Ziplines, Volleyball, & Sand: 5 Reflections From Summer Camp

For the past 4 years, my family has attended Family Camp at Village Creek Bible Camp in Lansing Iowa. It’s the highlight of our summers. We tried it out after several friends recommended it to us. Now you have to understand, my family is not “campy” if you know what I mean. Our version of a vacation typically involves hotels and restaurants, not bunk beds and cafeterias. I honestly didn’t think it would be for us, but Village Creek (VCBC as we call it) has a way of hooking you.

Nestled in a valley in the Northeasternmost part of Iowa, VCBC has been in operation for the past 50 years, hosting Christian summer camps for almost every age group, including families. The accommodations are quaint and unassuming, and if you drive too quickly down Drake road, you’ll pass it without knowing. But God really works through Village Creek.

Here are 5 things I reflected on from my time at VCBC this year.

1. It’s Good to Get Away…Sort Of

Southwest Airlines used to create commercials with the phrase “Wanna Get Away” as their primary tag line. In these commercials, a clearly suffering and detatched individual would be slogging away at his or her job with no hope of reprieve. Then, out of nowhere, the thought of vacation would transport them into a heavenly bliss beyond anything they’d known up to that point. Clearly, vacation was long overdue. If you “wanna get away”, Southwest will help you do it.

It’s good to get away sometimes. In fact, I think it’s necessary to do so. Life was created by God to have certain rhythms to it. For example, we spend time both awake and asleep, usually in some type of rhythm. We breathe in and we exhale. The list goes on. The same rhythmic nature exisits with regard to work and rest. We are made to have time to work hard, but that should also be complemented with time to rest. God himself modeled this principle for us when he created everything in six days and rested on the seventh (Genesis 2:2-3).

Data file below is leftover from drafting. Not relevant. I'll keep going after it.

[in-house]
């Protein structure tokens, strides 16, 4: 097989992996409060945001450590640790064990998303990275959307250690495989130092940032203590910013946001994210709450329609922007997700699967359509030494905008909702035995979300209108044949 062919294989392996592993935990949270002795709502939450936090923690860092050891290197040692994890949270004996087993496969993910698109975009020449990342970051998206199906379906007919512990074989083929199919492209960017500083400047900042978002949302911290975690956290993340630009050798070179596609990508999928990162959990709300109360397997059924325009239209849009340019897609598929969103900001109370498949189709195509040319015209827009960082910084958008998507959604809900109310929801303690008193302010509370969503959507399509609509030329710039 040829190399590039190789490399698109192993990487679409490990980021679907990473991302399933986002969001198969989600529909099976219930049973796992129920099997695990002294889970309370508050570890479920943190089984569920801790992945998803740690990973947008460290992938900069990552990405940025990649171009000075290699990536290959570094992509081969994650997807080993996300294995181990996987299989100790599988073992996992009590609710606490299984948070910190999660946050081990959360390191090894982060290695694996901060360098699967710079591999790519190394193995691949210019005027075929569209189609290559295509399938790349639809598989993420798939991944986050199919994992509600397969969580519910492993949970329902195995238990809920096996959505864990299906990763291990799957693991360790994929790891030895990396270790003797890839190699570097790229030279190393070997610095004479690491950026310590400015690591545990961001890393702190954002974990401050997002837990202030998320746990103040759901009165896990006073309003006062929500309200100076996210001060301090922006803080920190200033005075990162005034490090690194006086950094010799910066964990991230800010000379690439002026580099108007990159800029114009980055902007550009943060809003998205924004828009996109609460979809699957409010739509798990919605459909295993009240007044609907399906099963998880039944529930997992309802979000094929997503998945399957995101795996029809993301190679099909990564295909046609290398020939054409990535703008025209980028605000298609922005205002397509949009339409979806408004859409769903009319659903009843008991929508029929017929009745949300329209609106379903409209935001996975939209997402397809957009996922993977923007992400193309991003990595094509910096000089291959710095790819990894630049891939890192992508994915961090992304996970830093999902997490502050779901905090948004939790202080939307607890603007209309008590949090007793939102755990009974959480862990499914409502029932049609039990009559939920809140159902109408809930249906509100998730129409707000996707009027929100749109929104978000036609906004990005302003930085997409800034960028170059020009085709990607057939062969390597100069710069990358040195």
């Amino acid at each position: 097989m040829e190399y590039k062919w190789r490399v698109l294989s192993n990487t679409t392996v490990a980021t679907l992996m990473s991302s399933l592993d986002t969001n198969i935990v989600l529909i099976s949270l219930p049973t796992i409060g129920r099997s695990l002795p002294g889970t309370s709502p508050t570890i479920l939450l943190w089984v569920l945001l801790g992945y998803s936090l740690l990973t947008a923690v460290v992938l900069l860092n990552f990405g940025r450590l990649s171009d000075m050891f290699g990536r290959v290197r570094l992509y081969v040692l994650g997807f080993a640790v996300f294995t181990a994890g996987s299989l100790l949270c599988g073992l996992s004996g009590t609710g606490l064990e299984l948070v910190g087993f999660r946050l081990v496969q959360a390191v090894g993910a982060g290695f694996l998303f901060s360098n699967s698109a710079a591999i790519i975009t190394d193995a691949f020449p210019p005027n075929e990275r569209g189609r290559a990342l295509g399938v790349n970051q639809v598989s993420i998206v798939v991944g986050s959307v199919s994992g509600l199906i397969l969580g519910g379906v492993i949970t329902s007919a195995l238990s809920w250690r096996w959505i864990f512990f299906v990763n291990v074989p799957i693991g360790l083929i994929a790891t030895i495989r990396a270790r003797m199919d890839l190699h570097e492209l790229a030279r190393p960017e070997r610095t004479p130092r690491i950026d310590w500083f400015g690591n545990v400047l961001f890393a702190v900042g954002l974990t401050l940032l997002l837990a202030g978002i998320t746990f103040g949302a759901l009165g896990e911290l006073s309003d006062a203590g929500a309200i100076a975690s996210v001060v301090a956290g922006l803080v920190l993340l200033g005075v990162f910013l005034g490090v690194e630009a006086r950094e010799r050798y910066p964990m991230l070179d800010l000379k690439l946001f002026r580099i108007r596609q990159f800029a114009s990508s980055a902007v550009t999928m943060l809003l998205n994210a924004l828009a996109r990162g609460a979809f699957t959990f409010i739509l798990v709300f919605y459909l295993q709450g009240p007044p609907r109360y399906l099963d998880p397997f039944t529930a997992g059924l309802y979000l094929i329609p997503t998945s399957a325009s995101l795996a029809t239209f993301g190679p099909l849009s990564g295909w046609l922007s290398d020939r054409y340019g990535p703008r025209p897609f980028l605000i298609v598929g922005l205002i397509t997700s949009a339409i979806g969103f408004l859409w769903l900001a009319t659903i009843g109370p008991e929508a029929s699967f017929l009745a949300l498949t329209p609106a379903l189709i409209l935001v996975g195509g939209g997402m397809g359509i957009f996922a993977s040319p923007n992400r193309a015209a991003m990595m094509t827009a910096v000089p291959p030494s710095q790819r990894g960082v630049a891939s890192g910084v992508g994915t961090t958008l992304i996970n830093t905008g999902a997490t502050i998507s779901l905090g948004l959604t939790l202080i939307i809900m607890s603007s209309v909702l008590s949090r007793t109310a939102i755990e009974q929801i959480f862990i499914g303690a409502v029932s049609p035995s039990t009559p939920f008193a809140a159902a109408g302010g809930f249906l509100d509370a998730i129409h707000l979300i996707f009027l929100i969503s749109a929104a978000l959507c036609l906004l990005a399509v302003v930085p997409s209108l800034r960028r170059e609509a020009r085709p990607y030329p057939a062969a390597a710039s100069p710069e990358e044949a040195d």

But what do we mean when we say rest? Does that mean to do whatever we want, lose ourself in our devices, check all the fun things off the bucket list, or simply be lazy? No. While these things aren’t inherently “wrong”, they aren’t the essence of what rest is all about. Rest is about reconnecting with God and with others primarily. It’s about remembering and recognizing our source of life and re-grounding ourselves in his love. It’s about reminding those around us that we are committed to them by our actions, particularly our families. When we get away, we need to seek “strategic rest”, time when we aren’t only wasting away but when we are being renewed in our devotion to God and other people.

2. Real Life is Lived Away from Screens

I was given my first cell phone when I was a freshman in college. My grandmother had purchased it at my request and it was a silver flip phone with almost no features on it. Ever since that time, I’ve had a cell phone on me almost constantly. While at camp I tried something I’d never done before. I completely turned my phone off for the first 48 hours of camp. And you want to know what is crazy about that? I don’t think I’ve had my cell phone off for that long since I’ve had a cell phone. That’s 19 years of uninterrupted connectedness to the outside world. I was shocked when I realized how long it’s been.

One of the greatest blessings about camp is the difficulty of being connected. Village Creek is located in a rural area of Iowa, nestled in a valley surrounded by bluffs and small hills. It’s gorgeous to look at, but cell phone reception is nearly impossible in the area. If you absolutely must be connected, the camp does offer vouchers for strikingly slow wifi, but honestly it’s not even worth it. If you need to be connected, your best bet is to hop in the car and drive the 20 minutes to Lansing to try and find a decent cell phone tower.